The PNP Crew Q&A Series, #6: CHRIS YARBROUGH

The PNP Crew Q&A Series, #6: CHRIS YARBROUGH

CP-RAD-1-1PNP now finds itself lucky enough to get to grips with American creator Chris Yarbrough, co-creator of PNP title Radiation Day, and one of the pin-up artists in the Bullet Gal trade paperback.

[BTW, if you missed #1 with PNP’s Galo Gutierrez you can check that out here, the one with Matt Kyme here, #3 with Graeme Jackson here, Andrez Bergen was #4 here, and Ben Gilboa @ #5.]


Who are you, and what do you do?

My name is Chris Yarbrough, an American illustrator, and figure from various world mythologies. I’m based out of Joplin, Missouri. I am co-creator and artist for the PNP title Radiation Day. I’m also the owner (with my dear wife) of Thought and Memory Studios. I’ve done work for boardgames, YouTube series, and books. I am the creator of the forthcoming KRTSDM. (You’ll have to go to the page to find out what those letters stand for.) Also, Daft Punk did not make a song about my life.

How did you become involved with Project-Nerd Publishing?

Brett Jones (Writer and co-creator of Radiation Day), and I were previously a part of another team that our friend Galo Ramiro Gutierrez belonged to. He turned us on to PNP, and a few digital handshakes and oaths of fealty later, here we are!

Why are indie comics so damned important?

Indie comics are so damned important, because they represent unconquered frontier. Creativity and vision flourish when given room to breathe. This is the environment that the indie scene provides. Like so much bacterial scum on the underside of a rock, our unique perspectives and stories are allowed to flourish in a way they never could in a more mainstream capacity. To the noble comic reader, I think the indie scene offers a flavor they can’t get anywhere else. And, I’m more than happy to be the delicious bay leaf in their comic fan spaghetti.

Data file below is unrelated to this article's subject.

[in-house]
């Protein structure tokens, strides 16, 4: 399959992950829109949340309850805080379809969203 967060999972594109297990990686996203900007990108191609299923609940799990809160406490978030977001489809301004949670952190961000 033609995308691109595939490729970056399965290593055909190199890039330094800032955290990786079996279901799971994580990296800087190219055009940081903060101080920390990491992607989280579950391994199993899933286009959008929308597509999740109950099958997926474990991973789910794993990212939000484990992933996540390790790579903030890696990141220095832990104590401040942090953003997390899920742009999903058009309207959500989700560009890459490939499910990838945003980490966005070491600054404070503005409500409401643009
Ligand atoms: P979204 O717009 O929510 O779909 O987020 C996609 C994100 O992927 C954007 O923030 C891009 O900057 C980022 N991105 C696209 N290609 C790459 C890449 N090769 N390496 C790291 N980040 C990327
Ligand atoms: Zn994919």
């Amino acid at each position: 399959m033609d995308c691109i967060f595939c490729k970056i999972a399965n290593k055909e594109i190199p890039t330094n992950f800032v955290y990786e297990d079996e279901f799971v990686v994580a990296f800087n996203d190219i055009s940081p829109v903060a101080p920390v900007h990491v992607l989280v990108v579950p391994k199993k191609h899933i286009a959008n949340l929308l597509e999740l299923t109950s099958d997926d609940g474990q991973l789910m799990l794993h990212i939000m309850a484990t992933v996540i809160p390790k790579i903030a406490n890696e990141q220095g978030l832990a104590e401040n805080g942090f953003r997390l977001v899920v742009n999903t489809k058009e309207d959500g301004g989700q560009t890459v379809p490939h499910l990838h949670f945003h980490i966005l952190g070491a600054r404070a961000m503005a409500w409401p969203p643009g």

The HessianWho are your favorite three comic book artists, and why? Which titles of theirs are the best, so far as you’re concerned?

My comic artist pantheon has at its head Cary Nord. At his right hand is Frank Cho, and guarding the underworld is Mike Mignola. Nord’s work on Conan was a revelation to me, and he continues to be an inspiration with almost every picture he posts. I stumbled upon Frank Cho’s work at a formative time, artistically speaking, with his book Women. His command of line, and unique flair for humor in his work, spoke to me personally. Mike Mignola is the master of shadows, but you all knew that. I know this list is meant to only include three artists, but I would be a blasphemer not to include Bill Watterson, as I feel his bones are the pillars that hold up the sky.

Who’s your favorite non-comic book artist, and why?

My favorite non-comic artist is the immortal Keith Parkinson. I would spend hours looking at his work as a child. I once created a “cheat-sheet” of hands based on all the expressive hands in his work. Today, when I paint landscapes, his is the example that I follow. Sadly, Keith passed away the year I graduated high school, so I will never be able to tell him what an impact he had. I can only hope that there is another plain where he can tell me painting tips. Although I won’t be able to hear him, as I can’t speak to ghosts.